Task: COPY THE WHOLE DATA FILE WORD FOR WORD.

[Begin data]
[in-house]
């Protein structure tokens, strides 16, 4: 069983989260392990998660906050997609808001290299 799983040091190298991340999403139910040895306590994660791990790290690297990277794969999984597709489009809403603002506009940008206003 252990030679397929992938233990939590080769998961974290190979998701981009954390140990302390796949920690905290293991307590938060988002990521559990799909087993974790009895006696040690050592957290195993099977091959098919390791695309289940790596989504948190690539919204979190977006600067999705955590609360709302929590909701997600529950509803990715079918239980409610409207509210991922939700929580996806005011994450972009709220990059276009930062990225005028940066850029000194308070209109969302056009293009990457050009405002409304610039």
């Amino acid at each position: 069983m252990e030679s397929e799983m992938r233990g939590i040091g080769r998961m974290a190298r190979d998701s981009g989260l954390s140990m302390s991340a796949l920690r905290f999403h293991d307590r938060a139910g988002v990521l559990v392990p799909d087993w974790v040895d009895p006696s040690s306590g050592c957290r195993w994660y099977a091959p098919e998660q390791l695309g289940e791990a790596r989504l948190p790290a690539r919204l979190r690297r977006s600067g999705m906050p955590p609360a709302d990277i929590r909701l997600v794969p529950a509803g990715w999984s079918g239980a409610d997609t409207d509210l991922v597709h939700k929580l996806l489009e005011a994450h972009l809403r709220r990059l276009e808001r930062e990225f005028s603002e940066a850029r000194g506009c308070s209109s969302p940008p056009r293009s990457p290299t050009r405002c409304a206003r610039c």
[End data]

[in-house]
């Protein structure tokens, strides 16, 4: 069983989260392990998660906050997609808001290299 799983040091190298991340999403139910040895306590994660791990790290690297990277794969999984597709489009809403603002506009940008206003 252990030679397929992938233990939590080769998961974290190979998701981009954390140990302390796949920690905290293991307590938060988002990521559990799909087993974790009895006696040690050592957290195993099977091959098919390791695309289940790596989504948190690539919204979190977006600067999705955590609360709302929590909701997600529950509803990715079918239980409610409207509210991922939700929580996806005011994450972009709220990059276009930062990225005028940066850029000194308070209109969302056009293009990457050009405002409304610039």
């Amino acid at each position: 069983m252990e030679s397929e799983m992938r233990g939590i040091g080769r998961m974290a190298r190979d998701s981009g989260l954390s140990m302390s991340a796949l920690r905290f999403h293991d307590r938060a139910g988002v990521l559990v392990p799909d087993w974790v040895d009895p006696s040690s306590g050592c957290r195993w994660y099977a091959p098919e998660q390791l695309g289940e791990a790596r989504l948190p790290a690539r919204l979190r690297r977006s600067g999705m906050p955590p609360a709302d990277i929590r909701l997600v794969p529950a509803g990715w999984s079918g239980a409610d997609t409207d509210l991922v597709h939700k929580l996806l489009e005011a994450h972009l809403r709220r990059l276009e808001r930062e990225f005028s603002e940066a850029r000194g506009c308070s209109s969302p940008p056009r293009s990457p290299t050009r405002c409304a206003r610039c």